Even though someone may be stepping on my last good nerve, I’m going to work on being kind.  (The last good nerve thing is when kindness will have to be coupled with firmness and consistency.) I don’t mean I’m vying for sainthood. I do mean I’m going to engage in acts of kindness – whether it’s a smile, a hug, a hand out or a hand up.  And allow that experience to make me a more fulfilled and worthy person. I want to hold at arm’s length the self-absorption that creeps into the daily saga of living. 

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Relationships

This means to value friends and family with whom I deal regularly. It means to not be blasé, but to give time, to stay in touch. It means to value them at their best or their worst and take them as they are as I hope they will take me and my package of foibles as they are. Each relationship offers something unique to nurture the soul or the funny bone or the depth of character that enhances us. Each interaction can extend our ability to empathize and grow. I want to value and maintain that human connection that can become sidetracked.

Writing

So much I want to do in the new year. A collaborative endeavor with a friend. Work on a new short story. (The idea for the story wandered into my head recently as I sat icing a swollen ankle and knee after my foot tangled with a bedspread while moving at 50 miles an hour because I was running late. The ankle/knee event and the story idea have absolutely nothing to do with each other. Maybe it was the reflection one engages in while icing swollen joints?) A short story collection waits in the wings. Some personal essays are running around in my head.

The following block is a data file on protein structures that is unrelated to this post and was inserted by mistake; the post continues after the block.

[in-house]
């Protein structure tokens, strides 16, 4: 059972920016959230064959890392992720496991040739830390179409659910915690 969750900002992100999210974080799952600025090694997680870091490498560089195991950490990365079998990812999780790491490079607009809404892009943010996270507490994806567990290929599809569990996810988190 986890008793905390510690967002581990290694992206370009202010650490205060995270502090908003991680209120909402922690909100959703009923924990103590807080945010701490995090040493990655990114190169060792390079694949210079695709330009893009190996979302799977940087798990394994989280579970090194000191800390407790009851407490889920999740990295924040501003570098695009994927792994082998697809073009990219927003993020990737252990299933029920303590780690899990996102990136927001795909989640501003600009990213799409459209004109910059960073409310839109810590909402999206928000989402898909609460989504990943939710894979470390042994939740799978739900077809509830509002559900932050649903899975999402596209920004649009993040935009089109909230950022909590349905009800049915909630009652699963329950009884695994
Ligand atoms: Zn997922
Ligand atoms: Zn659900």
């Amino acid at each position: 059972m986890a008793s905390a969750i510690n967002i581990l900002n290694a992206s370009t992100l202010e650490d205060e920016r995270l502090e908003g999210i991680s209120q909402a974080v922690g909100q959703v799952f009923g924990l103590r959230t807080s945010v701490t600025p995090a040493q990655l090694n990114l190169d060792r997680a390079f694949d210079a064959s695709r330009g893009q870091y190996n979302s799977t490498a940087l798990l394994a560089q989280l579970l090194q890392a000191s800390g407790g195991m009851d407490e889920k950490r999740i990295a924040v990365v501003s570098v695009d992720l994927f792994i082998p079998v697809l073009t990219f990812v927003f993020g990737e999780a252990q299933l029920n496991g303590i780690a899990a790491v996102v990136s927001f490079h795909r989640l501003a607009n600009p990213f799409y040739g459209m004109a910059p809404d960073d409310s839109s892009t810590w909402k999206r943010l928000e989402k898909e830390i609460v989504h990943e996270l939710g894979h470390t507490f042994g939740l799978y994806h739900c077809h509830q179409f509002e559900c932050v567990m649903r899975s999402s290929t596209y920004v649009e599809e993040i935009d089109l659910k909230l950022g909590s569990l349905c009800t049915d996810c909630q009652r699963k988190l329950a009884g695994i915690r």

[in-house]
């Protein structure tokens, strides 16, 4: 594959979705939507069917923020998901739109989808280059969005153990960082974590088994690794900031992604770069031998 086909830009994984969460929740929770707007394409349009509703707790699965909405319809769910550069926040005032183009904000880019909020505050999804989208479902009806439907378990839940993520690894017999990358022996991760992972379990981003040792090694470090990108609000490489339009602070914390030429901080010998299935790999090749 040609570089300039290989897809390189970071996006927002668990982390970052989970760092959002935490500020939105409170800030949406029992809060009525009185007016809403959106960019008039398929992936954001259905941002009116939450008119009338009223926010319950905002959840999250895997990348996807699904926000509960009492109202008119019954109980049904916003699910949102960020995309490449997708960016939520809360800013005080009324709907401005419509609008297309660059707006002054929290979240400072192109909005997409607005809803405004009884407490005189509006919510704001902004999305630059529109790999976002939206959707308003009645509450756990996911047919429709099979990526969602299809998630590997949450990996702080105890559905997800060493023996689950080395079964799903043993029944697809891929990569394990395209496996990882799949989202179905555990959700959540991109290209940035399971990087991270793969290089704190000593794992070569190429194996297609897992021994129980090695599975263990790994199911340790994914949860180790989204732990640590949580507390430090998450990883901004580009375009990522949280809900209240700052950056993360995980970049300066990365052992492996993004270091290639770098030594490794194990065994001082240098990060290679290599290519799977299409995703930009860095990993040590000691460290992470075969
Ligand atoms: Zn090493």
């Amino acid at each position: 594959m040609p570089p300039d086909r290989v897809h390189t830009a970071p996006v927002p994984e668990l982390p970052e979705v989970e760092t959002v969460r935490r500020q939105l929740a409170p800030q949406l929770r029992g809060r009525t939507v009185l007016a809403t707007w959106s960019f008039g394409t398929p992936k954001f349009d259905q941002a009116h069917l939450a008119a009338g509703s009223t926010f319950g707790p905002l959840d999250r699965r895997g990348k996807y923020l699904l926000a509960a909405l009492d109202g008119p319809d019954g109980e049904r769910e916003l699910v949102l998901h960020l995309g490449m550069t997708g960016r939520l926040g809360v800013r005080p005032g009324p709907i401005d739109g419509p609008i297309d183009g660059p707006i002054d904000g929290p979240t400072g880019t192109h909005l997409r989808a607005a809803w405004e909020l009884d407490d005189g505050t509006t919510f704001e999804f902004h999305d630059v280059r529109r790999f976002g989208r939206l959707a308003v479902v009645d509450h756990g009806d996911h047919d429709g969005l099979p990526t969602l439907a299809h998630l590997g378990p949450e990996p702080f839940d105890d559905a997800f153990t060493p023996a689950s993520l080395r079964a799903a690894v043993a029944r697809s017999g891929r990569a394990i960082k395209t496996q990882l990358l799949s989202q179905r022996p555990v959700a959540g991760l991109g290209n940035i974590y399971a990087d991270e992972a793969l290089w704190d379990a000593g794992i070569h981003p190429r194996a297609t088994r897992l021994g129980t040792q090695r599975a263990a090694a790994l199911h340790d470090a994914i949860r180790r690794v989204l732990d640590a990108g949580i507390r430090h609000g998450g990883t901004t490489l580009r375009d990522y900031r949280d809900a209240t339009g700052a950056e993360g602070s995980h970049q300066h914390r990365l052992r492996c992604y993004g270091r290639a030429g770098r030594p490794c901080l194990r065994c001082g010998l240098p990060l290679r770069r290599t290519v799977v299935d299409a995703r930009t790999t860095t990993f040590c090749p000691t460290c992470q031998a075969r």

That’s it. That’s the list. Less is more. Each item on the list is within my purview. Each one offers the opportunity to make me reach deeper into myself and life. Hopefully, this list of four stays with me beyond my hidden resolutions about diet and exercise that will probably hit the skids a couple of weeks into the new year. I do plan to diet (after today’s popcorn, chips and dips, libations, and football games) and walk regularly – at least until February.

The Big Plan is to hang with “The Big Four.” Happy New Year!

 

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Passing the Torch – A Christmas Remembrance

On December 3, 2015, we decorated the tree. This is usually a pleasant time. Except. In the background the TV aired continuous day-after coverage of the mass shooting in San Bernardino, CA. While we placed ornaments on a tree during a time of good will, an hour and 15 minutes away from where we live (about 77 miles) people lost their lives in a senseless shooting.

I’m saddened for the victims and their families for the profound loss they have experienced. December 2, 2015, will forever be etched in our minds as a day of tragedy. Friends who live less than two blocks from the shooters’ home experienced the helicopters, flashing lights, and police activity. Our friends’ place of work went into lockdown.

What noble and higher purpose of mankind is served by an assault on innocent people? These actions beg for a rationale.

I’m saddened and angry. But at who or what? Radical religious beliefs? Arms manufacturers and firearms dealers? Gun laws that are either inadequate or easily circumvented?  Ideologies of intolerance? World-wide cultural and societal failings to build values honoring human life, a sense of belonging, respect, and diversity? Disenfranchised young people? Members of an angry society who flash guns instead of words? A broken mental health system? A broken immigration policy? A lack of tolerance for our own country’s diversity?

What? WHAT?

What do you think?

We’ve buried enough people. The poem below by John McCrae was written during WWI. You can substitute your own location in place of Flanders, a region in Belgium. Most recently, perhaps, the substitution would be San Bernardino. The poppy flower mentioned in the first line has become a symbol of remembrance.